My plug for the O'Reilly Open Source convention

by Andy Oram

Related link: http://conferences.oreillynet.com/os2005/



Just a note about the
O'Reilly Open Source convention,

which you can get a discount on if you sign up over the weekend (early
registration ends Monday, June 20). I love attending this every
year--the energy really crackles--and it's got more variety and a
bigger scope than ever this year.



Nevertheless, the core of O'Reilly's examination of free software is
what free software always has been: a bunch of hackers having fun in
the knowledge (or pretense) that there are no boundaries. The Open
Source convention started many years ago as the Perl Conference, when
Perl was the locus of so much of that experimental and
get-it-out-the-door activity. This year,
Ajax
and
Ruby on Rails
are major topics. These have a lot in common: they've become prominent
in just the past few months, they build in derivative ways on
existing, well-established technologies, and they disdain highly
structured approaches to reward quick-and-dirty rapid application
development.



Further examples of this kind of happy hacking are href="http://greasemonkey.mozdev.org/">Greasemonkey--which lets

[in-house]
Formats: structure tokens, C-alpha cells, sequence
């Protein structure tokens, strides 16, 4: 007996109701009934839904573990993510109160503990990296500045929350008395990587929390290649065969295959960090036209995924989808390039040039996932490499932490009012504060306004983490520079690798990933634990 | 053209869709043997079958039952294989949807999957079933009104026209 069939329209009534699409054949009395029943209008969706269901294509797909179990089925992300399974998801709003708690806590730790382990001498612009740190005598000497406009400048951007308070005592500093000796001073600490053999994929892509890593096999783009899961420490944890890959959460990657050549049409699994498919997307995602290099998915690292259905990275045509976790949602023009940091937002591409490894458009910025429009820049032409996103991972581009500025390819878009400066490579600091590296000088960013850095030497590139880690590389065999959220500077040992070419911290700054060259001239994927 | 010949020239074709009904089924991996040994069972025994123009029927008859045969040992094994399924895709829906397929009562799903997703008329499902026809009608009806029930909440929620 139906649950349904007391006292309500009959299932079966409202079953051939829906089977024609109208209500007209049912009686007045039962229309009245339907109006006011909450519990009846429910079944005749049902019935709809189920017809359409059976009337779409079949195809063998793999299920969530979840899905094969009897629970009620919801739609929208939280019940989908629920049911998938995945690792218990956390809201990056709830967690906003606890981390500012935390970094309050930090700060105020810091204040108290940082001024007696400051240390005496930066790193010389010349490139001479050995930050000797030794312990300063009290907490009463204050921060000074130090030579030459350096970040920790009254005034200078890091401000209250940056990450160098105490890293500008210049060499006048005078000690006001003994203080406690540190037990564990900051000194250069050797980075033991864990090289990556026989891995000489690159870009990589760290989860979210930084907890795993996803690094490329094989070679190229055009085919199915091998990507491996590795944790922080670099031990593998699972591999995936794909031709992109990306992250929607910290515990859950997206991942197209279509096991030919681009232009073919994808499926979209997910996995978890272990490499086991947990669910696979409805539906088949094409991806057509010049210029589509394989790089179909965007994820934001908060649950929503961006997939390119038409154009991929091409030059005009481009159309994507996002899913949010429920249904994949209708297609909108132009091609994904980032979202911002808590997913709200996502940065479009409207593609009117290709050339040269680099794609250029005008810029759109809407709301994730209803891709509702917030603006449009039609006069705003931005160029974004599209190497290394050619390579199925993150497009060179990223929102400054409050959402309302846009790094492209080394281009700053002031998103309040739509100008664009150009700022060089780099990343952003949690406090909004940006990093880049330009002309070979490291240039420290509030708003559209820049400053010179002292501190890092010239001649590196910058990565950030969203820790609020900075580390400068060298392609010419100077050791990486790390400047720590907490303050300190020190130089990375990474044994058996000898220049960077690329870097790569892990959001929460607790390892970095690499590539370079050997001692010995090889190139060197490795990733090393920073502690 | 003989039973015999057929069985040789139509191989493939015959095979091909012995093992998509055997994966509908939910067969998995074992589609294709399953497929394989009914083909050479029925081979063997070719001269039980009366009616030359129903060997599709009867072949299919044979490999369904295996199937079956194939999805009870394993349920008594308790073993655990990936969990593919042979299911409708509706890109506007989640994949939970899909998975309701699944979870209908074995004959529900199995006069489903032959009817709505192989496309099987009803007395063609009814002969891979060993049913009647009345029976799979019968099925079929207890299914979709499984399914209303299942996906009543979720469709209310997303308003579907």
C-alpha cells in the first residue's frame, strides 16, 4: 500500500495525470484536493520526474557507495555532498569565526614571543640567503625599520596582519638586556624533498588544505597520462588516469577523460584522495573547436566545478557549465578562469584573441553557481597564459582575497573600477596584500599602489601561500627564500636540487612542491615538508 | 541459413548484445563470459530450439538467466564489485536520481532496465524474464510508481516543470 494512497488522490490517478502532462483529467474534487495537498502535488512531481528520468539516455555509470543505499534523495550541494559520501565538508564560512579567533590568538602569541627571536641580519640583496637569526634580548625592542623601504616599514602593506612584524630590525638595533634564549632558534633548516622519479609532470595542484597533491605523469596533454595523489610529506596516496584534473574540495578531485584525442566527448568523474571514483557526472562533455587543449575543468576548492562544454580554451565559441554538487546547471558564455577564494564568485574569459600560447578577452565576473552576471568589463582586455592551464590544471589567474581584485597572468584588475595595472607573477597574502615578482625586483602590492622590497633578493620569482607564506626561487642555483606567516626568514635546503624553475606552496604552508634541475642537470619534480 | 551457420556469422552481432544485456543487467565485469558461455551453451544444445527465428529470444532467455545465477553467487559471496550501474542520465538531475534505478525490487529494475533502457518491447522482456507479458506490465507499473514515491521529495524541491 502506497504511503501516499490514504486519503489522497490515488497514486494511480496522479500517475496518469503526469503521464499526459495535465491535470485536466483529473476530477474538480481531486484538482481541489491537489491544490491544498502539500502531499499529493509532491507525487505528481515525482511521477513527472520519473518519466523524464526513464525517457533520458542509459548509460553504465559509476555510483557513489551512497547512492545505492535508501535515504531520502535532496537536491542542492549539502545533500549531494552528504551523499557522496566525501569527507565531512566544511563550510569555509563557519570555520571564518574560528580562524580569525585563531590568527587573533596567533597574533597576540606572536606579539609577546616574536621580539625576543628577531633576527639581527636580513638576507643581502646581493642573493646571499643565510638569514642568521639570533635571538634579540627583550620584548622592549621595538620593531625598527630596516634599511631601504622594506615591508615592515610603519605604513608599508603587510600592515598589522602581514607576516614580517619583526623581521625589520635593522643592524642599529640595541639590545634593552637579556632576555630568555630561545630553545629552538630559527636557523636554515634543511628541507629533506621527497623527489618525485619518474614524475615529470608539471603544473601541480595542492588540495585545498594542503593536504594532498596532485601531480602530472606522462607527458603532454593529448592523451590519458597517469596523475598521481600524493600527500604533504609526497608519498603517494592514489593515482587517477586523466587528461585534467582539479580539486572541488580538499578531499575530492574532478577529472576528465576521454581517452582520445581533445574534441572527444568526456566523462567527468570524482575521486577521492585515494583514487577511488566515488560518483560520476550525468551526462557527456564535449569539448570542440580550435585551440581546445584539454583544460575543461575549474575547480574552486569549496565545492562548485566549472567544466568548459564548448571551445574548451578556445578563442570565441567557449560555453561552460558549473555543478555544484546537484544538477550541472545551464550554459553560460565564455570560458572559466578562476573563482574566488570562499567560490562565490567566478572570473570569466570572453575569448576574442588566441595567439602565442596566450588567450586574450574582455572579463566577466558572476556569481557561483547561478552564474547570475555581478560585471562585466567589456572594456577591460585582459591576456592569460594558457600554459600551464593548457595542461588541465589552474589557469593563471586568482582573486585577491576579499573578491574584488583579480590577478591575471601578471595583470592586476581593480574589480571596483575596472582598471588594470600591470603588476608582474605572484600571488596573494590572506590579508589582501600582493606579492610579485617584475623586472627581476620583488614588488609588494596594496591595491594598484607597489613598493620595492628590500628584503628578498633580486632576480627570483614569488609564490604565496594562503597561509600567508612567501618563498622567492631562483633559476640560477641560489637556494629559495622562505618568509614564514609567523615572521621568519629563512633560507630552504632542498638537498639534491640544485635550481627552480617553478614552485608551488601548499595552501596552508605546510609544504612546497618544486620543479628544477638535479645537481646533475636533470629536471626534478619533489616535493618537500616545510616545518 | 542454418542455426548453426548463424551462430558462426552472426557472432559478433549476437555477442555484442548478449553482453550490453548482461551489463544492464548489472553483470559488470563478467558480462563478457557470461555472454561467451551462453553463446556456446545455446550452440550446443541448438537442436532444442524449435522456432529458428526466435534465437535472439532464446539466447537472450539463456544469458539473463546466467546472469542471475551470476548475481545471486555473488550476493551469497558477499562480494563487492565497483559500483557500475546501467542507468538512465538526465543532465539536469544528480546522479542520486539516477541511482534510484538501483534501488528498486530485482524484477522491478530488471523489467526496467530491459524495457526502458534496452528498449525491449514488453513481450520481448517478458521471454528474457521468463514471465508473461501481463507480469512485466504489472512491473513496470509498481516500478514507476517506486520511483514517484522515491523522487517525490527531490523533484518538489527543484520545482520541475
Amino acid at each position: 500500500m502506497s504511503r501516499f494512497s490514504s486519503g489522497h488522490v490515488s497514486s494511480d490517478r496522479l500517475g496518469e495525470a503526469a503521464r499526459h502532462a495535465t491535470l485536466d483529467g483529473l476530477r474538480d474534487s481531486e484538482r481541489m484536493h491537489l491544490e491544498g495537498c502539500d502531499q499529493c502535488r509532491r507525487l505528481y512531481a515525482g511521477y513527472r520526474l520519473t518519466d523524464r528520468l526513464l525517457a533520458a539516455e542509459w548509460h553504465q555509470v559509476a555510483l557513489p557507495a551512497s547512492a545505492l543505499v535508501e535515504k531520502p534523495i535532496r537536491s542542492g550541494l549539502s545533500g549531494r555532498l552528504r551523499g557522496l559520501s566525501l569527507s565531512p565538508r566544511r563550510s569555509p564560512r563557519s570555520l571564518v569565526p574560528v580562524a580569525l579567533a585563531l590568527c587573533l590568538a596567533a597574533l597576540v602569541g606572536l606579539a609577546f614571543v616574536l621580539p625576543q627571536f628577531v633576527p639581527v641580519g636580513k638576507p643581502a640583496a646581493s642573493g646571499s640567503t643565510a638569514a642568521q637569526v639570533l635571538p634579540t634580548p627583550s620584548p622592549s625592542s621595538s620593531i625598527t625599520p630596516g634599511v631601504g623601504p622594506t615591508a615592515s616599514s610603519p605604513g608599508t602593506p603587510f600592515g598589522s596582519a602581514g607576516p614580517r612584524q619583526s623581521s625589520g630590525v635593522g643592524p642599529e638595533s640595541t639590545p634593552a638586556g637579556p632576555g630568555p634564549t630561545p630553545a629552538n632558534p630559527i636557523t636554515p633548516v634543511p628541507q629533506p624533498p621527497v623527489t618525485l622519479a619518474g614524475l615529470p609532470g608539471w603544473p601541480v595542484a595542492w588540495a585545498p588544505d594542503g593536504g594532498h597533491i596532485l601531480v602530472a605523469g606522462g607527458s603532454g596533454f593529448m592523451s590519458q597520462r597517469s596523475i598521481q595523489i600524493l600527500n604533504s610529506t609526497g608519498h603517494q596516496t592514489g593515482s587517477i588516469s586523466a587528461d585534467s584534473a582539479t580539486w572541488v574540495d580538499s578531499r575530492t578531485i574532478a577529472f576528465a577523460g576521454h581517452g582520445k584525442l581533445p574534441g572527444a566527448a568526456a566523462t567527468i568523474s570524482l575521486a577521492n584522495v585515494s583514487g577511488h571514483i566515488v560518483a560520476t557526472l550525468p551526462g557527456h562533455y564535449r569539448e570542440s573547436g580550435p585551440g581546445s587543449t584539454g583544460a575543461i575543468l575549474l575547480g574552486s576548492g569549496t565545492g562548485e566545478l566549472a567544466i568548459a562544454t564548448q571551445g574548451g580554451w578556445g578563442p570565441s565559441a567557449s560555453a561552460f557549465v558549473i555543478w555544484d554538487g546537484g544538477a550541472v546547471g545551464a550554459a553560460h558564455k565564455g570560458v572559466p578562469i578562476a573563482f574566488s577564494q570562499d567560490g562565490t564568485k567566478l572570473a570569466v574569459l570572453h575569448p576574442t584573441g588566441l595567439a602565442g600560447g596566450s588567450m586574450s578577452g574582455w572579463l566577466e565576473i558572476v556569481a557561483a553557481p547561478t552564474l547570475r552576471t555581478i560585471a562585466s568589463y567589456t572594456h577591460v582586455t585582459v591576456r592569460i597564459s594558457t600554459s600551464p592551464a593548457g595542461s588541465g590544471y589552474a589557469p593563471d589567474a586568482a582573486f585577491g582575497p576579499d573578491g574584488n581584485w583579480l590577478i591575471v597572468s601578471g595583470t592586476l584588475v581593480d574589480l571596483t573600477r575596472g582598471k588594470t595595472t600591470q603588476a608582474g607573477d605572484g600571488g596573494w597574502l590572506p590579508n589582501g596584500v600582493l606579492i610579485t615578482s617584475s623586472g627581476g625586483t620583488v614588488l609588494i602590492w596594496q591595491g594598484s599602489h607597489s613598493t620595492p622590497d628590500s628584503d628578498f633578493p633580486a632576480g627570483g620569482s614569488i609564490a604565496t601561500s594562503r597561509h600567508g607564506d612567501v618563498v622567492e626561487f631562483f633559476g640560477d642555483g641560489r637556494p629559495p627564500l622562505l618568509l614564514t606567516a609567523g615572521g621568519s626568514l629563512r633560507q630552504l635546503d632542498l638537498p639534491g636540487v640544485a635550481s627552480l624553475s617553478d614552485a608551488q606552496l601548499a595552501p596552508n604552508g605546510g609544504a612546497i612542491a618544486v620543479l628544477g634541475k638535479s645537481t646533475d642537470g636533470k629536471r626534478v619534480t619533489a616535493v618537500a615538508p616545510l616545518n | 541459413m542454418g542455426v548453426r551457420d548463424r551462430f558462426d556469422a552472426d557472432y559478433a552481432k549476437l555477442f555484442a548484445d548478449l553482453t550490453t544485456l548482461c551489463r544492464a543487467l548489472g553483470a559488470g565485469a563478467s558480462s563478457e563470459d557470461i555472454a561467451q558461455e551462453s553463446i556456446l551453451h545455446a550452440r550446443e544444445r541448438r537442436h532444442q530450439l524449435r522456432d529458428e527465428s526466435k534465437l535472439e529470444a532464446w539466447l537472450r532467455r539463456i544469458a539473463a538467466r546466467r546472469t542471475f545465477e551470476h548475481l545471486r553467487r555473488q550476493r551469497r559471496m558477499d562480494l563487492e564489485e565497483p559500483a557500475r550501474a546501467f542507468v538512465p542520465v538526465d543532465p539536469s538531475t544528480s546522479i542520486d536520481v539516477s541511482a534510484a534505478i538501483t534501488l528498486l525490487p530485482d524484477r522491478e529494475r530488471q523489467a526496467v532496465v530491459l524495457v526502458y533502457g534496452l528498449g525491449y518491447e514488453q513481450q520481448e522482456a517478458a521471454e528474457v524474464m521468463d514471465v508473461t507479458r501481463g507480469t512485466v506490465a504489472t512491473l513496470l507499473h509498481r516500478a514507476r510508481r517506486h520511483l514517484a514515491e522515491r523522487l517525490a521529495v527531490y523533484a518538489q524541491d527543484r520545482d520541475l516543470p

users extend their Web browsing with a little coding, leaving behind
the corporations that have spent millions of dollars trying to combine
and extend the browser through Web Services--and Sprog, which lets
users filter and pipe data between programs using a graphical user
interface. So the original spirit behind Perl in the 1990s is still
very much alive.



Perl is still a big part of the convention, and other topics in open
source are getting increased attention there: the Linux track, for
instance, and a new subconference called the Open Source Business
Review, which gives practical advice to managers who want to make open
source work in the workplace.



The team has done a great job of bringing you the technologies
everybody will be using next year. I hope to see you there.